How To Give a Eulogy
Giving a Eulogy is Hard To Do…
But Good Things Don’t Come Easy
Most people will probably say they dread giving a funeral eulogy. This is partly because one of the biggest fears most people have is public speaking, and partly because it is so difficult and emotional to summarize a person’s life story in a series of moments.
I had to give a funeral eulogy at a loved ones memorial service, and I will not hesitate to tell you that it was extremely difficult. Afterward I felt like I had experienced just about every emotion possible. Some of the toughest parts were being nervous, having to reflect on my grief and loss, worrying about getting through it without breaking into tears, and trying not to forget anyone. Some of the best parts about this was reflecting back on all of the great memories, the special people in her life, the amazing things she did for me and others, the funny stories, and being able to heal by sharing and expressing my thoughts and feelings.
I worked so hard, for what felt like countless hours, to try to find all the right words, recall all the most important memories and stories, and mention all the key people in her life. And to be very honest, I wish I could go back and do it again. To this day, I still look back with regret, wishing I could go back and say some things I neglected to mention.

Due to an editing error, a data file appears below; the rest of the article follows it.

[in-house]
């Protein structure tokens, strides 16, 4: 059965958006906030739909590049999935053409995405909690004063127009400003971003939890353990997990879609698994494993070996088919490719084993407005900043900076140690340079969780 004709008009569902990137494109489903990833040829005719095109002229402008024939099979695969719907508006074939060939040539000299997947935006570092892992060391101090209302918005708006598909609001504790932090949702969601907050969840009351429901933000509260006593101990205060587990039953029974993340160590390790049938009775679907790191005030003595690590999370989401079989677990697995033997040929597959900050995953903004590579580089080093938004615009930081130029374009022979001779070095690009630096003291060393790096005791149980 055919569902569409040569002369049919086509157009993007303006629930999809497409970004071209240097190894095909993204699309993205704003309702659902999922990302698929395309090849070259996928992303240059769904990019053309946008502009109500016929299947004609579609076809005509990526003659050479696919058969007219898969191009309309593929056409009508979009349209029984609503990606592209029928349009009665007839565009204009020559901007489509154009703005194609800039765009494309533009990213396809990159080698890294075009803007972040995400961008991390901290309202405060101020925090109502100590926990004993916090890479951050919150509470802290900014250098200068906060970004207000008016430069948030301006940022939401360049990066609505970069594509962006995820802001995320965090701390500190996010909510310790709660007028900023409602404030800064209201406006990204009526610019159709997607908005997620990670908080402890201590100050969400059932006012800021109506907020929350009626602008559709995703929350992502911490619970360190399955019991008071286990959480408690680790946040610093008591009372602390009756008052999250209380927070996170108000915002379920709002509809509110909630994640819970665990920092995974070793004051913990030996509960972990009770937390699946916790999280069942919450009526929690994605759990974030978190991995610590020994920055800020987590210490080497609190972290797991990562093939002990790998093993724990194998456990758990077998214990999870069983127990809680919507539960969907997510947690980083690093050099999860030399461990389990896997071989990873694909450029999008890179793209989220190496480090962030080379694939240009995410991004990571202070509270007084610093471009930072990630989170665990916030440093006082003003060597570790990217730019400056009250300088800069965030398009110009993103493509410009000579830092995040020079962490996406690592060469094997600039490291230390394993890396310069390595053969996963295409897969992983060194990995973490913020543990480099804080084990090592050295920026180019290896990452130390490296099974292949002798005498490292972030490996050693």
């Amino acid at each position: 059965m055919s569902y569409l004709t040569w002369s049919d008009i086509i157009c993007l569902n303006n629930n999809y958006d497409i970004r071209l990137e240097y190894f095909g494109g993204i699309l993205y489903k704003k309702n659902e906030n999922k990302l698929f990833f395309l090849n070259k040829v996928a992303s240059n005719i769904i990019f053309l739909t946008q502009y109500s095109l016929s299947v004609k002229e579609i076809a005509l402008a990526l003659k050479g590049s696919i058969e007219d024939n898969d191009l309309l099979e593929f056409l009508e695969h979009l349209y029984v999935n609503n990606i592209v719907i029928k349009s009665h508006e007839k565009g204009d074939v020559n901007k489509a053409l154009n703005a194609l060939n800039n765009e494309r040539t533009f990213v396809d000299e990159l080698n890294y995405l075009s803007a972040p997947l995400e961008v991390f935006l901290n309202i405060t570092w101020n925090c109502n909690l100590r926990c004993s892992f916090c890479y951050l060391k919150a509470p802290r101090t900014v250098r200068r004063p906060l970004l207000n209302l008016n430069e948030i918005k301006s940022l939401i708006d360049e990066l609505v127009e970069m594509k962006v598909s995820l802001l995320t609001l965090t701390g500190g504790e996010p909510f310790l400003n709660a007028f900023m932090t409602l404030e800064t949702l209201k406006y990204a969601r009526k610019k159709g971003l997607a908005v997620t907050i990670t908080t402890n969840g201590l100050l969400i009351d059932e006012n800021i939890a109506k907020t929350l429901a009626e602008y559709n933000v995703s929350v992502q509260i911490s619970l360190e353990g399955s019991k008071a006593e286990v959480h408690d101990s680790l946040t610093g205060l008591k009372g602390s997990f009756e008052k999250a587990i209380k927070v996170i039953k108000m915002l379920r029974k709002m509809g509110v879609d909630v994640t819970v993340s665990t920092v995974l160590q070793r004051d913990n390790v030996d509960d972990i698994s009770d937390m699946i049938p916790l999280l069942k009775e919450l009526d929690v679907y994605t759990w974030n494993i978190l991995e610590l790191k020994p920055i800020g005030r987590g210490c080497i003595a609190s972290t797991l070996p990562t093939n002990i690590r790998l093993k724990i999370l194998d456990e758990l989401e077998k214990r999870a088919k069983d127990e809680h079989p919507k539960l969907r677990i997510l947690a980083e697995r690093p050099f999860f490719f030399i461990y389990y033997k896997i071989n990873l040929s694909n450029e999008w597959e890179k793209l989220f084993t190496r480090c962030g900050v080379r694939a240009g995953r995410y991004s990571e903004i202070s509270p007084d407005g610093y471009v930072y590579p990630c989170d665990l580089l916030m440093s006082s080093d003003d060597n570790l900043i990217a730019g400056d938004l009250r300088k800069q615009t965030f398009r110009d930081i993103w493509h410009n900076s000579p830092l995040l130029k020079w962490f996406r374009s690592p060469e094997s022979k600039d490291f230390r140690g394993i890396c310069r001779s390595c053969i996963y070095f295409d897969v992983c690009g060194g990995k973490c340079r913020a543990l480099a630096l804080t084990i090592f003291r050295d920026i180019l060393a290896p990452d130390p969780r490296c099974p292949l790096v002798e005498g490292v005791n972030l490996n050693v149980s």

Tips To Giving a Good Eulogy
In the event that you, or anyone you know, needs to give a eulogy, I have put together some tips that I learned that I hope can help you:
Giving a eulogy is a good thing for you
It may hurt to write a eulogy, and it also might be hard to read it. For some, that is the worst part. The world might spin a little, and everything familiar to you might fade for a few minutes. But remember, remind yourself as you stand there that you are the lucky one who gets to tell everyone about this special person.
You were selected to face the group, the family, the world, and summarize the story of this loved ones life. You are the one being asked to do something at the very moment when nothing can be done. You are the one who gets the last word in the attempt to define the outlines of a life. You are the one who gets to tell everyone who this person was, the differences they made in so many lives, and the reason their life should be celebrated. You are the one who gets to heal through this grief and loss process.
So it really doesn’t matter what you say, or how you say it. The reality is this opportunity is both a privilege and a gift.
Don’t feel like you have to accept this offer